The Washington Post (lolol) reviews the article in Russian trolls on Twitter had little influence on 2016 voters.
They try to salvage some of the credibility of four years of Washington Post political coverage.
- It doesn’t examine other social media, like the much-larger Facebook.
- Nor does it address Russian hack-and-leak operations. Another major study in 2018 by University of Pennsylvania communications professor Kathleen Hall Jamieson suggested those probably played a significant role in the 2016 race’s outcome.
- Lastly, it doesn’t suggest that foreign influence operations aren’t a threat at all.
This overstates the conclusions in Jamieson’s book. That book took scarcely a year to pitch to a publisher, gather data, analyze the data, write, edit, and publish. I’m not saying it’s slipshod work based on bullsh** analysis; I’m sure Jamieson is an absolute beast of a researcher, analyst, and writer. What I will say is that most of what we know about the 2016 election was not known by the time this book was published.
“My personal sense coming out of this is that this got way overhyped,” Josh Tucker, one of the report’s authors who is also the co-director of the New York University center, told me about the meaningfulness of the Russian tweets.
“Now we’re looking back at data and we can see how concentrated this was in one small portion of the population, and how the fact that people who were being exposed to these were really, really likely to vote for Trump,” Tucker said. “And then we have this data to show we can’t find any relationship between being exposed to these tweets and people’s change in attitudes.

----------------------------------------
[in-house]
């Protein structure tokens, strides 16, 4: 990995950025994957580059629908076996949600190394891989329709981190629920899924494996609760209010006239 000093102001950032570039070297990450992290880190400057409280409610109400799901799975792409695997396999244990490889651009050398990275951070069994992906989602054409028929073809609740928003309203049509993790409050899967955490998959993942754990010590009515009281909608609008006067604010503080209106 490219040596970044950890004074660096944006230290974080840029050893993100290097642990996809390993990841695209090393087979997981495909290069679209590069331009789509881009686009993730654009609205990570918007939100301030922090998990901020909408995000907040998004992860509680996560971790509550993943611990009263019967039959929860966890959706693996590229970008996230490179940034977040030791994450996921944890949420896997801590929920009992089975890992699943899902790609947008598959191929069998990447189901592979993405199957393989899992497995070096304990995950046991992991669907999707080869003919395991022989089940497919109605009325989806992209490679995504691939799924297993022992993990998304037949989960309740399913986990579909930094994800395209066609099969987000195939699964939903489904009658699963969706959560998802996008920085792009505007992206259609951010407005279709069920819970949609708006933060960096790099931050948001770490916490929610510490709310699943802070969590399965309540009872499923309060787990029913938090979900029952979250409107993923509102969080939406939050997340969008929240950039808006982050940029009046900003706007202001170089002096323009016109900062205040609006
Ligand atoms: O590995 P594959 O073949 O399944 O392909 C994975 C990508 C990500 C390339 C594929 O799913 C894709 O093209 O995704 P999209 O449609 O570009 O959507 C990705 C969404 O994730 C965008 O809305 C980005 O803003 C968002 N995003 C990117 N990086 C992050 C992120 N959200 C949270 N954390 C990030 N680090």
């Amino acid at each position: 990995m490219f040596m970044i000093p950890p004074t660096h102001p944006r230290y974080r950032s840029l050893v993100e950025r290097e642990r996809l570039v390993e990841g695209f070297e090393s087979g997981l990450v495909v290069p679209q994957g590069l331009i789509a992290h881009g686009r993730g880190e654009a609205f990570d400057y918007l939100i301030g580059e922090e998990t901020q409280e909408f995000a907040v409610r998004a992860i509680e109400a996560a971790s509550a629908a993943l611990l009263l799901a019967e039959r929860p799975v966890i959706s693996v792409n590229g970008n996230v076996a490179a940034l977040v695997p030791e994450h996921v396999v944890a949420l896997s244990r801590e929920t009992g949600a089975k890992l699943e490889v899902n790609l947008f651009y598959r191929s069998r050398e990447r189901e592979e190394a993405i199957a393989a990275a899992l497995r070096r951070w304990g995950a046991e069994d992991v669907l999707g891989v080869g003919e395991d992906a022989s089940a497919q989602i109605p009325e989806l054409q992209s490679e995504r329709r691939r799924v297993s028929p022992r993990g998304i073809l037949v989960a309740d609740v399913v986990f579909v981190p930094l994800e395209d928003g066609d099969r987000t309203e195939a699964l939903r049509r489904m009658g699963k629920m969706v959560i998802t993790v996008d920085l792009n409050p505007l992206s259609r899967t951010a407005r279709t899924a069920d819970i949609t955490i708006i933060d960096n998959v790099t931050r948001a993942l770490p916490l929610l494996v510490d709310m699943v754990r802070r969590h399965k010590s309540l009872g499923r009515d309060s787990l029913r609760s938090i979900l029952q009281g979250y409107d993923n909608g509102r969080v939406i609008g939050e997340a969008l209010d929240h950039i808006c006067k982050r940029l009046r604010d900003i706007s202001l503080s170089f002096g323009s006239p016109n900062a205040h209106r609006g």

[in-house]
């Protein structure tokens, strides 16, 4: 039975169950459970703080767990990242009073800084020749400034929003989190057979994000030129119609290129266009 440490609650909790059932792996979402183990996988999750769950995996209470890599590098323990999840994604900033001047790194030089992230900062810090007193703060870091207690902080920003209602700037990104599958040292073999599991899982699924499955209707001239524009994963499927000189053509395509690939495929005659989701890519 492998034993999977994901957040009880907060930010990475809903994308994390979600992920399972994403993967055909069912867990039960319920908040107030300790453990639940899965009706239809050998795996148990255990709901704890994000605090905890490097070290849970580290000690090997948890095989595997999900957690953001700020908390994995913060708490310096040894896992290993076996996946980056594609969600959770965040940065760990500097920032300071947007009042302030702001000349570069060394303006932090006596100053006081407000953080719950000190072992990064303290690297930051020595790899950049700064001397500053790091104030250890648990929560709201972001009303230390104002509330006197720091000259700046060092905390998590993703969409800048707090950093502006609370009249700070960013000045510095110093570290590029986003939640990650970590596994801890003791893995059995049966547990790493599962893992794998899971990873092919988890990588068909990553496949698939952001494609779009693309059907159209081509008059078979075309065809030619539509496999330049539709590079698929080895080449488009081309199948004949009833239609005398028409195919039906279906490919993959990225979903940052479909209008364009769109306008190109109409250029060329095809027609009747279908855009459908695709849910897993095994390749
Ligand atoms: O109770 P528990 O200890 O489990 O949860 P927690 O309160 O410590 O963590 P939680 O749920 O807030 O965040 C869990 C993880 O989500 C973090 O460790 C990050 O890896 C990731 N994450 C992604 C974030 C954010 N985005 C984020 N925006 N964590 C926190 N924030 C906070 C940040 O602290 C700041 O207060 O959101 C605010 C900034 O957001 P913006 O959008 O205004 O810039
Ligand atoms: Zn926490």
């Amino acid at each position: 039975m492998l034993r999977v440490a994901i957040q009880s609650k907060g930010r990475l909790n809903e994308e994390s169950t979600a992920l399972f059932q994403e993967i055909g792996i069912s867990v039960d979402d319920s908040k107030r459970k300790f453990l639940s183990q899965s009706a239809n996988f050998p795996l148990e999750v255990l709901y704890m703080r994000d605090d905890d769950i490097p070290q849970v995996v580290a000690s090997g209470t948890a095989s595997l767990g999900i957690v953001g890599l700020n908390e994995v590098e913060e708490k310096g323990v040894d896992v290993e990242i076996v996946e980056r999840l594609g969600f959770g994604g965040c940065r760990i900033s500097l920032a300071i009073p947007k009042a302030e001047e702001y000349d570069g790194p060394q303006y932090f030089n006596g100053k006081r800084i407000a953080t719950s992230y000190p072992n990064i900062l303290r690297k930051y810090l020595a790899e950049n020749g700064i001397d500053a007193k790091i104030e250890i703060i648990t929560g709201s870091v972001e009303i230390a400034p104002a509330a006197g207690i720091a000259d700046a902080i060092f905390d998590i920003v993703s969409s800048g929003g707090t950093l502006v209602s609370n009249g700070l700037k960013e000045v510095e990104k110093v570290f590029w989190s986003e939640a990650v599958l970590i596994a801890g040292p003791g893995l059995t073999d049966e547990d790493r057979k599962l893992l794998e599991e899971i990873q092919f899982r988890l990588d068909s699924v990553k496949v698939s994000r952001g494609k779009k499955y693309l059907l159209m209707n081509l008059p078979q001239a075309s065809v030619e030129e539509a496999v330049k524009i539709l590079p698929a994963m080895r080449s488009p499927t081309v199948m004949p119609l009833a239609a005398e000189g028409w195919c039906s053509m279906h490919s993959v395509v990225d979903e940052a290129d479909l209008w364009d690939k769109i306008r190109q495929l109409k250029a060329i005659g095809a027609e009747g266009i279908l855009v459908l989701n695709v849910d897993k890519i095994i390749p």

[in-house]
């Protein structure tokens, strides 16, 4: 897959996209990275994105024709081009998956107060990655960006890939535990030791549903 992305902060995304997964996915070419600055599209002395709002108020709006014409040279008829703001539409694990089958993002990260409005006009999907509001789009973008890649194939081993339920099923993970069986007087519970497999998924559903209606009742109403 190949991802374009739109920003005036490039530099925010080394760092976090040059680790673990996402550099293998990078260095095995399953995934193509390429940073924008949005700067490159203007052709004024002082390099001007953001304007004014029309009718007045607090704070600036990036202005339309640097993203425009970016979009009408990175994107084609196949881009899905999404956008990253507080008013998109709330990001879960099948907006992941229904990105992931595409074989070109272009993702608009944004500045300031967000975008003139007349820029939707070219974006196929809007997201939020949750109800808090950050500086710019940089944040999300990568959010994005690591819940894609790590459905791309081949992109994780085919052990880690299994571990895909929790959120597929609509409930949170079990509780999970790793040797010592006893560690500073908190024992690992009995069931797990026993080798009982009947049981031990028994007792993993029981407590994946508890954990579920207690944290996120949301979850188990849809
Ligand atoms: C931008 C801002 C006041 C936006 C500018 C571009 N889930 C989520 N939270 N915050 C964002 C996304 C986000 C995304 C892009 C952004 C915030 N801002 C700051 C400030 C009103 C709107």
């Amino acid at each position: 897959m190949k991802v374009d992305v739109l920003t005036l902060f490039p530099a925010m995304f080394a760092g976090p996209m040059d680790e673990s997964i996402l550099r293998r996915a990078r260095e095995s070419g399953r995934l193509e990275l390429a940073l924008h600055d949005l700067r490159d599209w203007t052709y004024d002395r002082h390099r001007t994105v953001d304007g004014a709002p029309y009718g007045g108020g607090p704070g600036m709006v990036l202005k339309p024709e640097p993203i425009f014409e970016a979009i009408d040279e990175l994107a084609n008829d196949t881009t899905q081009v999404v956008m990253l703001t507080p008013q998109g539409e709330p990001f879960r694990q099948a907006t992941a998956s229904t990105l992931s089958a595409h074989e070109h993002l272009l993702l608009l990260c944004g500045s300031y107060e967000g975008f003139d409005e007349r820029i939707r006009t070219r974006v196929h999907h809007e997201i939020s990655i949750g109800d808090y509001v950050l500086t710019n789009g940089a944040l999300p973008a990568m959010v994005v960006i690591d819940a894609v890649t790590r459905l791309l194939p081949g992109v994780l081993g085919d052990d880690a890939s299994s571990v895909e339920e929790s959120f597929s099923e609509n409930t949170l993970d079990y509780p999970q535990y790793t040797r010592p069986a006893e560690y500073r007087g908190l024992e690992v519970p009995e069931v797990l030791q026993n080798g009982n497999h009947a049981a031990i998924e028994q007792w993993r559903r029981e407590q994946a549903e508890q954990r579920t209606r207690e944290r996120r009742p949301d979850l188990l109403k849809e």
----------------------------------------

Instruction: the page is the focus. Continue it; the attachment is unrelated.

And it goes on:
The whole Russia Hoax, in my opinion, was a hostile information operation designed to change the course of an election and then oust a legally elected president. The hostile power was not Russia; Russia was the dupe in this story. The hostile power was the Deep State, represented by large swaths of the FBI and Intelligence Community who feared Trump would upset the apple cart.
We know that the Russia Hoax was a product of the Clinton campaign. It was laundered through James Comey and the FBI. And it was amplified by a complicit media into a national issue both to damage Trump and for the sake of increased ratings.
While the Russia IRA trolls may not have changed votes for Trump, there is no doubt that the media pushing the obvious frauds of the Steele Dossier and Alfa Bank server onto every front page and every new show in the nation made Trump’s path to victory much more problematic.
The only road to redemption for mainstream media orgs begins will a full self-audit of the Russiagate fiasco, which includes Pulitzers that need rethinking. It’s not a left or right issue, they just got this completely wrong on the facts, and need to own it. https://t.co/mynVG09BSH
— Matt Taibbi (@mtaibbi) January 10, 2023
When Jim Jordan fires up his updated version of the “Church Committee,” he needs to add election interference to civil liberties violations as part of his focus.